For these reasons, it’s hard to get teenagers to wear masks. So, how do we implement universal mask wearing in our high schools?
As a mother, I have learned the best way to get children to buy into new rules is to explain to them why these rules are important. Although many adolescents are usually rebellious, self-centered, and, dare I say, reckless, they are also often smart, intellectually curious and passionate about improving their world.
In addition to distributing masks to each student, I propose the public school system work with the Centers for Disease Control and Prevention to design three or four short documentaries that would be shown to students during the first two weeks of school, and which would illustrate and explore various aspects of COVID-19 and the pandemic.
For example, a first video could show footage from a hospital emergency room during the pandemic, such as the short film made by The New York Times about St. John’s Episcopal Hospital in Far Rockaway, and link the video to a brief documentary on the pathophysiology of coronavirus and how it is transmitted.
Perhaps, a second video could discuss COVID-19 from the patient’s perspective, and include interviews with patients who contracted serious cases, spent time in an intensive care unit, and survived. Link this video with an educational video on who is at risk of serious disease.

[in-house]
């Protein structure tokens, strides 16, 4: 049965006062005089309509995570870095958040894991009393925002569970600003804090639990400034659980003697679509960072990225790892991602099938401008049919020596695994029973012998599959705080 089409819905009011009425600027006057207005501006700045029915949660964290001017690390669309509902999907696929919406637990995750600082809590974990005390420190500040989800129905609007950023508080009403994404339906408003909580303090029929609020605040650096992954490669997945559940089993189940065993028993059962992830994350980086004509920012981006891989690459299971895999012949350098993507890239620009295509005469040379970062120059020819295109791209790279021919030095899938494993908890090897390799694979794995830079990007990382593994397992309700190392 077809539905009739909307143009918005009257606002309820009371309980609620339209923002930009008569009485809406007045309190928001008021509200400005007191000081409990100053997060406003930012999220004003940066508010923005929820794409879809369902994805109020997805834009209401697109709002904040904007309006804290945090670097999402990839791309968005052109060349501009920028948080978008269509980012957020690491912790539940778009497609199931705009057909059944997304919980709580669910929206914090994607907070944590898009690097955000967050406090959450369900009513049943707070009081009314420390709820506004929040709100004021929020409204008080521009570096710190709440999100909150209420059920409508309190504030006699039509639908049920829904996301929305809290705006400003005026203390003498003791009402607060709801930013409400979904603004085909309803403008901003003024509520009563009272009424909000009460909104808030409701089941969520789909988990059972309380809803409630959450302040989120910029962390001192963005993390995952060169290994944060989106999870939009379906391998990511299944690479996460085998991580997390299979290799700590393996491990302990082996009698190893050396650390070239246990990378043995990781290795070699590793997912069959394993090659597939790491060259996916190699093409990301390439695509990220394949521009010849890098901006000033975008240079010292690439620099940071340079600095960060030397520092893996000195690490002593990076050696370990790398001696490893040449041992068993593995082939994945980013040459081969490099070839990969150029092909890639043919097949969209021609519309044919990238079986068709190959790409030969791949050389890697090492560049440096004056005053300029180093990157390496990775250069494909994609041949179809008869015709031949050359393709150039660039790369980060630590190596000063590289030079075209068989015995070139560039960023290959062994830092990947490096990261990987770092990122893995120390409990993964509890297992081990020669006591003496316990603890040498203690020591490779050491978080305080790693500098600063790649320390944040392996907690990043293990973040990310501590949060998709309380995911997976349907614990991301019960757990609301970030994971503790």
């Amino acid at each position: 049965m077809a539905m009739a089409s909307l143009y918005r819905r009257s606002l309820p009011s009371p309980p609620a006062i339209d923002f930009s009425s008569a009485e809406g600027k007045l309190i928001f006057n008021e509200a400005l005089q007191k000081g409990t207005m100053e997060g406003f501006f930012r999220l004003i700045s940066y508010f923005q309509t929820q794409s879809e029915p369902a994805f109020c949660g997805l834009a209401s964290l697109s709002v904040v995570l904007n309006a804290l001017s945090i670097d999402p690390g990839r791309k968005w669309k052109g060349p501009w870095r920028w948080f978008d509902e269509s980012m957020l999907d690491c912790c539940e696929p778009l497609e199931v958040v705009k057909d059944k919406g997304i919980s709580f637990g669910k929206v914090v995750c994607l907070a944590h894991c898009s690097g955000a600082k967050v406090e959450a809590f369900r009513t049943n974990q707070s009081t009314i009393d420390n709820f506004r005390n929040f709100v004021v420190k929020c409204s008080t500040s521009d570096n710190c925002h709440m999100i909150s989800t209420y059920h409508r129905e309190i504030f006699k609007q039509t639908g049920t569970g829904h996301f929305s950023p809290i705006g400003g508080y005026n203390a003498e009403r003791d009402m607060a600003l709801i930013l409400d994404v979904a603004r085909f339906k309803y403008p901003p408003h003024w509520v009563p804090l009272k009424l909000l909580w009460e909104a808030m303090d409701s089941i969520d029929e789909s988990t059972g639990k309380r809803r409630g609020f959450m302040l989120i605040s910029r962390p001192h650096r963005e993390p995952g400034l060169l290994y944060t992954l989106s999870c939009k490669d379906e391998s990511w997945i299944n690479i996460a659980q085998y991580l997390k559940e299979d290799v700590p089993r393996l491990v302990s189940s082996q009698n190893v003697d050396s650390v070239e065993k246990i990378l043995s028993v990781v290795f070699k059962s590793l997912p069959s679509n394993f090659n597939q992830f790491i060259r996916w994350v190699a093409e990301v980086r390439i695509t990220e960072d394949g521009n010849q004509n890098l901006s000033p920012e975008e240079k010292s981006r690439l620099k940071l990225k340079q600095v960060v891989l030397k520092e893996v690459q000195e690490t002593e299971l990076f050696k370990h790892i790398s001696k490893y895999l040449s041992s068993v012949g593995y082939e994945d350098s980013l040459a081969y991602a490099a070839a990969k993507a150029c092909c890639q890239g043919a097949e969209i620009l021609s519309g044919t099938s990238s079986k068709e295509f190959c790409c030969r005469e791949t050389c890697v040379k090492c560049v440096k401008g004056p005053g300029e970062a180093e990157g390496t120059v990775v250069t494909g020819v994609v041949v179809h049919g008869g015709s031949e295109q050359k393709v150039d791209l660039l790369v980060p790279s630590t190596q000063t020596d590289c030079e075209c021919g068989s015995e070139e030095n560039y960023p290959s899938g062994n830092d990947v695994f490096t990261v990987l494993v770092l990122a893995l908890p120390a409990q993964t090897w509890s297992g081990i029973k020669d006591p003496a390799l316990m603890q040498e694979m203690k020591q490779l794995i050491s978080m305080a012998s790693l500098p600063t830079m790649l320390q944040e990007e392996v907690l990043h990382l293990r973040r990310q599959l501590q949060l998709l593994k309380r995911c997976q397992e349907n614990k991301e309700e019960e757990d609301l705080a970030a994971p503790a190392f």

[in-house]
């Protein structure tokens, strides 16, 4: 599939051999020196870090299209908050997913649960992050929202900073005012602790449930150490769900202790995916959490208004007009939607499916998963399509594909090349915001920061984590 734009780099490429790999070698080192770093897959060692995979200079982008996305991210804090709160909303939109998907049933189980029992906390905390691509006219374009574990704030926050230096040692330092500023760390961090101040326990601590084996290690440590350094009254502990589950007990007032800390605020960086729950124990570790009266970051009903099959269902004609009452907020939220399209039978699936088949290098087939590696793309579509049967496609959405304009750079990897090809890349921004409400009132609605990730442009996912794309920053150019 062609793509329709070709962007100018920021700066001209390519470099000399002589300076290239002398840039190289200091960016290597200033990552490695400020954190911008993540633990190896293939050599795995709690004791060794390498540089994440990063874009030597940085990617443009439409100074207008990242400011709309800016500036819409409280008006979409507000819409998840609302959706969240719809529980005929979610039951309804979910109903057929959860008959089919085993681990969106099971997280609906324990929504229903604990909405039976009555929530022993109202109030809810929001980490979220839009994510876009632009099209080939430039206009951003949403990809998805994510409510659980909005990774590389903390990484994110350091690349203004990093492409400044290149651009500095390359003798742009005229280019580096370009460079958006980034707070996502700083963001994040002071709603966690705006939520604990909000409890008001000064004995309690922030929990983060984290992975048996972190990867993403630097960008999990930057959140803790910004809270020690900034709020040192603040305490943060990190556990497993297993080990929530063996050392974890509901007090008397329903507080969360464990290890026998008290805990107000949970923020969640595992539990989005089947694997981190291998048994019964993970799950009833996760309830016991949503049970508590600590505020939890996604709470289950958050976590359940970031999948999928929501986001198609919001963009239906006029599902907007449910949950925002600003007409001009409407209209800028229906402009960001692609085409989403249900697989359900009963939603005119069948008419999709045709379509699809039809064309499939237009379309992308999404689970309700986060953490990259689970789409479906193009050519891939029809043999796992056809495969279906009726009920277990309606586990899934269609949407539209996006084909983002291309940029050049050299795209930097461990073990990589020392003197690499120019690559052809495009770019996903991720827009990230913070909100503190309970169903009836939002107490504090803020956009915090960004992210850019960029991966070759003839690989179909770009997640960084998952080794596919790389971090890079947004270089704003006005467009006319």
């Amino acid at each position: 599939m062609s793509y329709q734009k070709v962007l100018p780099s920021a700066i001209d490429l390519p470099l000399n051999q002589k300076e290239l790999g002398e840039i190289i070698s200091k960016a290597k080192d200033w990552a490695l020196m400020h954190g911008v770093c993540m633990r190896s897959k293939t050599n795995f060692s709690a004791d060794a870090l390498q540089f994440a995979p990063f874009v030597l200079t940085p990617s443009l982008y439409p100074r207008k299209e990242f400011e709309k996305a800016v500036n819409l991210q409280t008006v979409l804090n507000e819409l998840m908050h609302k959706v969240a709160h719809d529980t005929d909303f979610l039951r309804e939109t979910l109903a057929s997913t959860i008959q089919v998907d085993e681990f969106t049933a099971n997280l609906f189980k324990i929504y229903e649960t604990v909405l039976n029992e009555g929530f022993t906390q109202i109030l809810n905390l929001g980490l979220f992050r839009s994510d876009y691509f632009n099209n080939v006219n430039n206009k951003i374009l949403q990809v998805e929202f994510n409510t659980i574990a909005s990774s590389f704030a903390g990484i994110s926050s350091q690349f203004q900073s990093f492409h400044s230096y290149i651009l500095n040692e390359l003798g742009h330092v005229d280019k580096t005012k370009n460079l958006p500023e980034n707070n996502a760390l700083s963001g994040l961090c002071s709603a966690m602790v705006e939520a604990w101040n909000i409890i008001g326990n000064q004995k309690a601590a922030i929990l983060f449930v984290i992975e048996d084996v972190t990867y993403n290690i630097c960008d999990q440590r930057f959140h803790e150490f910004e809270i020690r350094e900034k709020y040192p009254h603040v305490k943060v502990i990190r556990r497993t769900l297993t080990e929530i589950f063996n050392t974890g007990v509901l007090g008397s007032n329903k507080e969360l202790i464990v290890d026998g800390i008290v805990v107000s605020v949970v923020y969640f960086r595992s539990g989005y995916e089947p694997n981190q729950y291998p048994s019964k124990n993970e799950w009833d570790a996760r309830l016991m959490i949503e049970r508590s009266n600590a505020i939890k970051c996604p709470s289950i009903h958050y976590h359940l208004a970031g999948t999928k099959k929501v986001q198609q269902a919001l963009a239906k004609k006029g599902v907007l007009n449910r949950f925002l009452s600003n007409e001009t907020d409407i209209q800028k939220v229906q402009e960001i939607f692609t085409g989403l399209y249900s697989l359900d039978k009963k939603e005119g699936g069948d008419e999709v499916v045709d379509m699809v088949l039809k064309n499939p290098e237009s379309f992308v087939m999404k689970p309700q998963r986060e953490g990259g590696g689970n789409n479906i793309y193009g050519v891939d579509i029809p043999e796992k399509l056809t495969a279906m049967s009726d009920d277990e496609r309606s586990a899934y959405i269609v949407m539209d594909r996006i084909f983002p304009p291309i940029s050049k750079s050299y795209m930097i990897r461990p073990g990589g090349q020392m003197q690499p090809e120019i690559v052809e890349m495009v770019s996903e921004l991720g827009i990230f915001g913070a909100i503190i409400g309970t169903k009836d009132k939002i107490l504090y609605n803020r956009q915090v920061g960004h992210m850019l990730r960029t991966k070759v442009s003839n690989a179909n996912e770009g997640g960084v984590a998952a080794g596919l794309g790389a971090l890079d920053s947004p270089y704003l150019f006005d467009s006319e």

A third video could discuss why masks are important, and why social distancing is effective. Maybe, a fourth video could report on COVID-19 in other countries and the global spread of this infection.
Why so many videos? Because it takes time to understand and digest so much information, and it is only when our teens fully understand how COVID-19 is transmitted, how serious it can be, and how much heartache and damage it can cause that they will be willing to wear masks all day at school and in public.
These videos should not be assigned as online homework that students watch at home. They should be viewed in class with a discussion after each session, so students can discuss the material with each other and internalize it.
Another challenge in reopening schools is maintaining the social distancing recommended by our medical and public health advisors. How can we do this in our overcrowded schools?